Vegetables: Which ones and how many?
Your mother was right about eating vegetables—they really are good for you. Just three servings of vegetables each day—especially cruciferous ones like broccoli, cabbage, kale, cauliflower and brussels sprouts—cut the risk of prostate cancer by almost half, according to Hutchinson Center research. While all vegetables help decrease risk, cruciferous vegetables are the heavyweights.
It’s believed that vegetables protect against cancer because they contain a wide variety of phytochemicals, many of which increase enzyme activity to detoxify cancer-promoting compounds in the body.
The lowdown on fats
Men with early stage prostate cancer may benefit from a diet low in fat. Hutchinson Center findings show that while a fat-laden diet may not cause prostate cancer, it may fuel its progression from early to advanced disease. While there is no effective treatment for advanced prostate cancer, localized disease can be treated effectively.
The Department of Agriculture’s guidelines recommend:
- No more than 30 percent of total daily calories from fat.
- 65 grams of fat or less daily for a person who needs 2,000 calories a day.
Low-fat diets reduce blood levels of male hormones like testosterone. Prostate growth—and perhaps, prostate cancer—is fueled by male hormones. Read food labels to learn the fat content of your favorite foods and increase awareness of your fat intake.
Calcium is great, but not too much
Calcium intake does not appear to cause prostate cancer but may encourage its change from early to late-stage cancer. A Hutchinson Center study revealed that the risk of advanced-stage prostate cancer more than doubled among men who consumed more than 1,200 mg of calcium each day (equivalent to four or more glasses of milk). It’s thought that high calcium intake suppresses blood levels of the active form of vitamin D, a hormone thought to prevent the development of cancerous cells.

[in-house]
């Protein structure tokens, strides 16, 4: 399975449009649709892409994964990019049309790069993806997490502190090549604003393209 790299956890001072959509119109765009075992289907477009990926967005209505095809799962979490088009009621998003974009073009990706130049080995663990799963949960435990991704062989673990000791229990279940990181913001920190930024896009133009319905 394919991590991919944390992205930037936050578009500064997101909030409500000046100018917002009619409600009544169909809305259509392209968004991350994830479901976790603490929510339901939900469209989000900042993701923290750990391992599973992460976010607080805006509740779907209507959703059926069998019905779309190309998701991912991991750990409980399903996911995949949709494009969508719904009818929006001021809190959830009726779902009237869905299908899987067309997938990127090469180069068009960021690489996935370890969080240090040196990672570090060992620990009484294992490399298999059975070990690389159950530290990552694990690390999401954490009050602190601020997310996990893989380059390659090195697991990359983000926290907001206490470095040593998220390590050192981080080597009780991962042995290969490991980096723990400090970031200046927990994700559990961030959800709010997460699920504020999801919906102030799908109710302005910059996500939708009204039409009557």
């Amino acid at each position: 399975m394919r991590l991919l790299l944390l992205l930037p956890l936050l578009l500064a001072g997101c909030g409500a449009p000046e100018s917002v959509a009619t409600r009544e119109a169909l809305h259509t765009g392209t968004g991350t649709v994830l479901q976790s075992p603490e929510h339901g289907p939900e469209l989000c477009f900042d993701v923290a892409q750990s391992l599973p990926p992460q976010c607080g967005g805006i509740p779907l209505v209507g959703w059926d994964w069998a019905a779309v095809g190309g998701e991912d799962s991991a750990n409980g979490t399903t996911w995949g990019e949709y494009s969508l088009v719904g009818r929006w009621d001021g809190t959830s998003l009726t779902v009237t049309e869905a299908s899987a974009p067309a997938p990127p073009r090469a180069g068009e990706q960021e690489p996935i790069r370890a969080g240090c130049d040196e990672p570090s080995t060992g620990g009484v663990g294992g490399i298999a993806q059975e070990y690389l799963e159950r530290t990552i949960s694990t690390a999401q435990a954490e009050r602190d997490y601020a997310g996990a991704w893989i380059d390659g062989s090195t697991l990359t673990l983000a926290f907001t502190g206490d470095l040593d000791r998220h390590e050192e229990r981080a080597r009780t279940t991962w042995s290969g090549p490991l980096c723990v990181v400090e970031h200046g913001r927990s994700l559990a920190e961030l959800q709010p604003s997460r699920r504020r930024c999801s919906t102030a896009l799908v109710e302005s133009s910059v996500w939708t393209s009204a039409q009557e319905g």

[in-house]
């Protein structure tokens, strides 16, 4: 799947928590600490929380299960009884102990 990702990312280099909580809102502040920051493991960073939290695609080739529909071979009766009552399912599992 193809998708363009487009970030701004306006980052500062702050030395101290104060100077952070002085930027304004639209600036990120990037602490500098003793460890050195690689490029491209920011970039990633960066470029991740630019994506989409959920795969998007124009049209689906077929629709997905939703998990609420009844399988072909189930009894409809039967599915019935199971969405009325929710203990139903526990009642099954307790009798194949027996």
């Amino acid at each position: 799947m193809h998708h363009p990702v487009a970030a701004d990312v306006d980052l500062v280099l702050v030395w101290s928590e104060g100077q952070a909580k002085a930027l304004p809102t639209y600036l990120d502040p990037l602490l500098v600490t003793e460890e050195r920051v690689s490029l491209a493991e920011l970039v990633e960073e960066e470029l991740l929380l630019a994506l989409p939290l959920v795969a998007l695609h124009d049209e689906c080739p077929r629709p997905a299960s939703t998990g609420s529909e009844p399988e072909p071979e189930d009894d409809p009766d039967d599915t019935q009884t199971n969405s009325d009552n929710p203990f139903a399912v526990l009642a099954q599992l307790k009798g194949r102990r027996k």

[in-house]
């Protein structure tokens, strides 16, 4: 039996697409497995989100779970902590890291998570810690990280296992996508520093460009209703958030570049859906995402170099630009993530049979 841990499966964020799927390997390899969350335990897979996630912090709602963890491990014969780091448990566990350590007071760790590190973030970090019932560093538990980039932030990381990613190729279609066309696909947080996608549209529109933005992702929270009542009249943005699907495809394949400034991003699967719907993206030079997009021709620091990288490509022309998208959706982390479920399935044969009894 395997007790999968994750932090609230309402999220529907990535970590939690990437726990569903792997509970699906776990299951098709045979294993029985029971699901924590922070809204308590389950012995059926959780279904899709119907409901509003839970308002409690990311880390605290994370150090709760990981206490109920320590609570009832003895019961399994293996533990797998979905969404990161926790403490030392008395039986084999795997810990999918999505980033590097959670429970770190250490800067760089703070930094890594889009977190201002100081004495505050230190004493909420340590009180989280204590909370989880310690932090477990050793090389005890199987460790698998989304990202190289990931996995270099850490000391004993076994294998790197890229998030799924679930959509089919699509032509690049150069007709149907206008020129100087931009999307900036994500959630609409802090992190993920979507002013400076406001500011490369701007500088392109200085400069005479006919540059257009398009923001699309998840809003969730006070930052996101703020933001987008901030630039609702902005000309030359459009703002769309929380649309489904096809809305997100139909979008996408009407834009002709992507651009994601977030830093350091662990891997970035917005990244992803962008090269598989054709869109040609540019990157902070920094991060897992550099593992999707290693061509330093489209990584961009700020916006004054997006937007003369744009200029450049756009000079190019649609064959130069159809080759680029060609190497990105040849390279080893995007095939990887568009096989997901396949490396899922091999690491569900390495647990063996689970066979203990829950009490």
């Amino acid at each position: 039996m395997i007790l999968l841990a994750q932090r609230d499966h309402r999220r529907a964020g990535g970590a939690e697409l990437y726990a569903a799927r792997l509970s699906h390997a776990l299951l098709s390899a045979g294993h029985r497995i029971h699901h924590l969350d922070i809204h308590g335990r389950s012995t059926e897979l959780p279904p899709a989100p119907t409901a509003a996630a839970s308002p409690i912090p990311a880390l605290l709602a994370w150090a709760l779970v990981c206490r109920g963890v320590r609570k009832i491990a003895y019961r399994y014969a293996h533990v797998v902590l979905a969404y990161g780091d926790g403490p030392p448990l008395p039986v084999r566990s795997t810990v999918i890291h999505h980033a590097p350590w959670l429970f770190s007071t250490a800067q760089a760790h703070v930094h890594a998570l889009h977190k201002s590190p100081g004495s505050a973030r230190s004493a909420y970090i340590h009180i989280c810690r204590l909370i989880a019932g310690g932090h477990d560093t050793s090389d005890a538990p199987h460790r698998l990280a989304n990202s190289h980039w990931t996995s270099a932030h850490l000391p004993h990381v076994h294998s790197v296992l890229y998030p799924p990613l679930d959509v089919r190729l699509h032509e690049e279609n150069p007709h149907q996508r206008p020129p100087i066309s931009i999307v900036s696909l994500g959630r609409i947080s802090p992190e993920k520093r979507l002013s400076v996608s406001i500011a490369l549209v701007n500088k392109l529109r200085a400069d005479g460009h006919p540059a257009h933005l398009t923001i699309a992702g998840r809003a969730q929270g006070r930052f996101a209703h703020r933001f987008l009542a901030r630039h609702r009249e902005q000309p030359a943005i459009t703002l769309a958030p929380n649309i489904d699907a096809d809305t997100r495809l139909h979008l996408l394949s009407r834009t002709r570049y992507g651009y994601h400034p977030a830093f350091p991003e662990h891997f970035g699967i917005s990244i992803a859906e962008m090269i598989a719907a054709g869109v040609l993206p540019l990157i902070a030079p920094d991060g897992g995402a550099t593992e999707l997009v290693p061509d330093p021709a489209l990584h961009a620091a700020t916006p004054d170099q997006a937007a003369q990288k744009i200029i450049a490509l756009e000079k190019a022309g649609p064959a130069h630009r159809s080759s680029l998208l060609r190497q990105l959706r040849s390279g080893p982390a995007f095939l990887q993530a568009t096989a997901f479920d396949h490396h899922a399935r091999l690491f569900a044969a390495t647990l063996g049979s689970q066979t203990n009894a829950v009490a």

So how much calcium do you need? The answer is complex, because calcium helps strengthen bones and may reduce the risk of colon cancer. The U.S. Recommended Intake of calcium for men over 50 is 1,200 mg.
You've heard it a million times: Don't smoke!
Middle-aged men who are long-term, heavy smokers (at least a pack a day) face twice the risk of developing more aggressive forms of prostate cancer than men who have never smoked, according to a Hutchinson Center study. Smoking is thought to promote prostate cancer by increasing androgens, hormones that fuel the growth of normal and malig-nant prostate cells. Tobacco is a source of cadmium, a carcinogenic heavy metal linked to prostate cancer in several job-related health studies. Cadmium concentrates in the prostate and inhibits cell repair.
On the positive side, quitting smoking pays off. While the risk of developing cancer increases with each year smoked, the risk declines to near that of nonsmokers within about 10 years of quitting.
If you drink, make it red wine
In a recent study, Hutchinson Center researchers found that men who drank four to eight 4-ounce glasses of red wine weekly reduced their risk of prostate cancer by 50 percent. They also experienced about a 60 percent lower incidence of the more aggressive types of this cancer.
Scientists believe resveratrol, a compound in the skins of red grapes that is released into the wine during the fermentation process, acts as an antioxidant, helping to sweep dangerous, cancer-causing free radicals from the body. Resveratrol may also be a roadblock to tumor growth. Resveratrol is abundant in red wine but not in red grape juice, so for men who already drink alcohol, the results of this study suggest that they may want to choose red wine—in moderation. Excessive alcohol use can have adverse effects on health ranging from increased overall cancer risk to accidental injury.
Set aside vasectomy worries
Vasectomy does not increase a man’s risk of prostate cancer, according to findings from the largest study ever designed to look at prostate-cancer risk and vasectomy in men under age 65. The Hutchinson Center findings are reassuring to men who select vasectomy for contraception.
Doctors’ recommendations for prostate-cancer screening vary because it is not always clear that benefits outweigh the risks of some diagnostic tests and treatment. Some doctors encourage yearly screening for men over age 50; others recommend against screening; still others counsel men about their risks and benefits on an individual basis and encourage patients to make personal decisions about screening.
More than 96 percent of prostate-cancer cases occur in men 55 or older. Men who have a father or brother with prostate cancer have a greater chance of developing the disease, and African-American men have the highest rate of prostate cancer. Therefore, these groups would benefit the most from screening.
The two main screening tools are:
- Digital-rectal exam (DRE), in which the doctor feels the prostate gland through the rectal wall to check for bumps or abnormal areas.
- Prostate-specific antigen (PSA) test, which measures the level of protein in the blood that rises when the prostate gland enlarges. PSA levels alone do not provide enough information to distinguish between benign and cancerous conditions, but they can help doctors decide whether to check for further signs of prostate cancer.